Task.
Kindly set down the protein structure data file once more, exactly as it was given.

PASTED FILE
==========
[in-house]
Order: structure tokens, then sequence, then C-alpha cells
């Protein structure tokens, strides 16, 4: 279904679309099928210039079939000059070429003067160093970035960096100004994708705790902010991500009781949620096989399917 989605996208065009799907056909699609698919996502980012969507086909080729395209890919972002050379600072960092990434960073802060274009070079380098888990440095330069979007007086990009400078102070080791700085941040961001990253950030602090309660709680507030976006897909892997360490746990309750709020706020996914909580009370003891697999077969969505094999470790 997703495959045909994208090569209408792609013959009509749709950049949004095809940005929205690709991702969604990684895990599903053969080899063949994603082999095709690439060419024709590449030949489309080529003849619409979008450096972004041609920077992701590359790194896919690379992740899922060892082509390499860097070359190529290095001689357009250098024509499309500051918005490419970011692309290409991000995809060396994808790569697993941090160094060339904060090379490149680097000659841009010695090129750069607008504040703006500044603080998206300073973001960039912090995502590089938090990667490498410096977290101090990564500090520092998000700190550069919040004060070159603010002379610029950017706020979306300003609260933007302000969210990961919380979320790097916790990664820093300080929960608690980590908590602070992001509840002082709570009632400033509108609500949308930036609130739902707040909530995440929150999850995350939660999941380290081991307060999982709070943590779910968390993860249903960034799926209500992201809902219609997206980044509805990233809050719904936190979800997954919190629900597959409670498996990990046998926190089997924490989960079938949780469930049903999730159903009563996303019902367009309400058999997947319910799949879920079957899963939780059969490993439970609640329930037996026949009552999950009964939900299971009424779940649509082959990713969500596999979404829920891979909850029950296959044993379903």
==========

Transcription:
[in-house]
Order: structure tokens, then sequence, then C-alpha cells
């Protein structure tokens, strides 16, 4: 279904679309099928210039079939000059070429003067160093970035960096100004994708705790902010991500009781949620096989399917 989605996208065009799907056909699609698919996502980012969507086909080729395209890919972002050379600072960092990434960073802060274009070079380098888990440095330069979007007086990009400078102070080791700085941040961001990253950030602090309660709680507030976006897909892997360490746990309750709020706020996914909580009370003891697999077969969505094999470790 997703495959045909994208090569209408792609013959009509749709950049949004095809940005929205690709991702969604990684895990599903053969080899063949994603082999095709690439060419024709590449030949489309080529003849619409979008450096972004041609920077992701590359790194896919690379992740899922060892082509390499860097070359190529290095001689357009250098024509499309500051918005490419970011692309290409991000995809060396994808790569697993941090160094060339904060090379490149680097000659841009010695090129750069607008504040703006500044603080998206300073973001960039912090995502590089938090990667490498410096977290101090990564500090520092998000700190550069919040004060070159603010002379610029950017706020979306300003609260933007302000969210990961919380979320790097916790990664820093300080929960608690980590908590602070992001509840002082709570009632400033509108609500949308930036609130739902707040909530995440929150999850995350939660999941380290081991307060999982709070943590779910968390993860249903960034799926209500992201809902219609997206980044509805990233809050719904936190979800997954919190629900597959409670498996990990046998926190089997924490989960079938949780469930049903999730159903009563996303019902367009309400058999997947319910799949879920079957899963939780059969490993439970609640329930037996026949009552999950009964939900299971009424779940649509082959990713969500596999979404829920891979909850029950296959044993379903």